As an example, see the remarks of Lord Nolan in CIR v Willoughby [1997] STC 995:

“The hallmark of tax avoidance is that the taxpayer reduces his liability to tax without incurring the economic consequences that parliament intended to be suffered by any taxpayer qualifying for such reduction in his tax liability. The hallmark of tax mitigation, on the other hand, is that the taxpayer takes advantage of a fiscally attractive option afforded to him by the tax legislation, and genuinely suffers the economic consequences that parliament intended to be suffered by those taking advantage of the option.”

Almost seven years after the introduction of the provision, this year marked the first occasion that a court or tribunal has considered the application of FA 2003, s 75A in detail.

The case (Project Blue Ltd (TC2777)) concerns the application of SDLT to the purchase of a £1bn site in London known as Chelsea Barracks in 2007/08. An essential feature of the case was the manner in which the purchase was financed.

In essence, the appellant completed its purchase using a Shari’a compliant (Ijara) method of financing. Under the financing arrangements, it sub-sold the land to a bank for: a higher amount than it had paid; a leaseback for a long term; and a call option to buy back the land at the end of the finance period.

It self assessed that it had no SDLT liability due to sub-sale relief as it then was (ie before the legislation was amended by FA 2013) and alternative finance relief.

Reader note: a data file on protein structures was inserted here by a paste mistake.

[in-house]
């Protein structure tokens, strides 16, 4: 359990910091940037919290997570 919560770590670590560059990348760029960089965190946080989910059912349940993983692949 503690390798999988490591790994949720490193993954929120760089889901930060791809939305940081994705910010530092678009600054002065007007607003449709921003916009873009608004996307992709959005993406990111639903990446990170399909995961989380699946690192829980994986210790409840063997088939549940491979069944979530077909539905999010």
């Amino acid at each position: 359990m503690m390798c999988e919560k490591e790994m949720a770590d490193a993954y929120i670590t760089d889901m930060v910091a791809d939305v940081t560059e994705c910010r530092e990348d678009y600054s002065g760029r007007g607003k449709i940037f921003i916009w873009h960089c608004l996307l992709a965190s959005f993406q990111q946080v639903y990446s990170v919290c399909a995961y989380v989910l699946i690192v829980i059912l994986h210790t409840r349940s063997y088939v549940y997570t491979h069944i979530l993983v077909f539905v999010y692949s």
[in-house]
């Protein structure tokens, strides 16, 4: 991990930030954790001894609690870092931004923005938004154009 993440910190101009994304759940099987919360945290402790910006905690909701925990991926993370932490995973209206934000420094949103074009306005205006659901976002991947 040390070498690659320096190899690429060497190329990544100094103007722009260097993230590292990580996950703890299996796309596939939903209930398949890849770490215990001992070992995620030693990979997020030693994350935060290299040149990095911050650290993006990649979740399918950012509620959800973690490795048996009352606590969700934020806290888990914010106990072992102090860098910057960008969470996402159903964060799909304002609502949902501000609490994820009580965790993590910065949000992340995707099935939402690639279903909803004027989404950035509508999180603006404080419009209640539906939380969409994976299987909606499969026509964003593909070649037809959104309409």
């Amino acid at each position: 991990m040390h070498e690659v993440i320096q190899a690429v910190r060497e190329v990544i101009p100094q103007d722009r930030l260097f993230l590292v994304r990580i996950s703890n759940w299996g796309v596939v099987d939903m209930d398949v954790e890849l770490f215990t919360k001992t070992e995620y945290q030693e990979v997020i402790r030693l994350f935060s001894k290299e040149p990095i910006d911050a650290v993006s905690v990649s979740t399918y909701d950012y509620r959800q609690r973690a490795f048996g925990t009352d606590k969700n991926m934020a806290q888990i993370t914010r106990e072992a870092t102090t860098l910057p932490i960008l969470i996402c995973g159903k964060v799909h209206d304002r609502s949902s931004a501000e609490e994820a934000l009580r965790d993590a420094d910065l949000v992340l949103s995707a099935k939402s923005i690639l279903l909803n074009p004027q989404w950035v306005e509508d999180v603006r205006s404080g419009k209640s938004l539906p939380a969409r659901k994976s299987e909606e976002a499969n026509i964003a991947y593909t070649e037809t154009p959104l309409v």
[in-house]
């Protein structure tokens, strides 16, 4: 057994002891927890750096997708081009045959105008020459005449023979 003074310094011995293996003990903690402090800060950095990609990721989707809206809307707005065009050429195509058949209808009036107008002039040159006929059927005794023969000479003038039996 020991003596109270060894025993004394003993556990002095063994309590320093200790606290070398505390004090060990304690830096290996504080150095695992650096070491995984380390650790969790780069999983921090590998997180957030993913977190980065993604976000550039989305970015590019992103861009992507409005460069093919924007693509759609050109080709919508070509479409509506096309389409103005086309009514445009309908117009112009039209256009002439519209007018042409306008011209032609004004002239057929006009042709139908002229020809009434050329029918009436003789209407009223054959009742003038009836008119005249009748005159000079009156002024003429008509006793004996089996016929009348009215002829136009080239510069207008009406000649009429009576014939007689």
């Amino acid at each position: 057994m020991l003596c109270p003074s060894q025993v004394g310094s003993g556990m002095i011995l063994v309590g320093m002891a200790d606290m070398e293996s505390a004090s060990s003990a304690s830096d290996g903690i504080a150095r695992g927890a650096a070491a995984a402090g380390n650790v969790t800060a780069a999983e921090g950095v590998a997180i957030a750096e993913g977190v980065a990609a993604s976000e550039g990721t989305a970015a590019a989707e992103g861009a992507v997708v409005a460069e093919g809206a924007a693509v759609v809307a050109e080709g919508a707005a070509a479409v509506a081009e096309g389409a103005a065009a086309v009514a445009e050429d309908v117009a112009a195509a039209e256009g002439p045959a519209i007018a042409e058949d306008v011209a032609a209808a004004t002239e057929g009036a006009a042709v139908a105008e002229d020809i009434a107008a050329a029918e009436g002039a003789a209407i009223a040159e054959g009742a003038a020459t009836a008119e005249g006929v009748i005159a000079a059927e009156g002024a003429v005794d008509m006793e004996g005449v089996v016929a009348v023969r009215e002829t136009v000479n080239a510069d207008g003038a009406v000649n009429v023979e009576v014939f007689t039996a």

HMRC disagreed, argued that the SDLT GAAR applied, and amended the appellant’s SDLT return to give effect to its conclusion. The appellant brought an appeal against that amendment.

The appellant’s main argument was that the SDLT GAAR, construed purposively, did not apply on the facts, because the transactions were wholly commercial.

In response, HMRC argued that there was no express or implied condition in the provision that the parties must have been engaged in tax avoidance as a precondition to its application; and if (which was not accepted) there were such a condition, the appellant had failed to prove the absence of a tax avoidance motive.

Tribunal’s decision
The tribunal accepted HMRC’s argument. Its approach in construing the provision and applying it to the facts placed emphasis on the decision of the House of Lords in Vestey v CIR [1980] AC 1148.

The Lords in that case rejected an attempt by HMRC (then the Inland Revenue) to exercise discretion over which class of person should be taxed.

Prior to Project Blue, HMRC had stated publicly that they would not apply the SDLT GAAR where, in their opinion, transactions had already been taxed appropriately.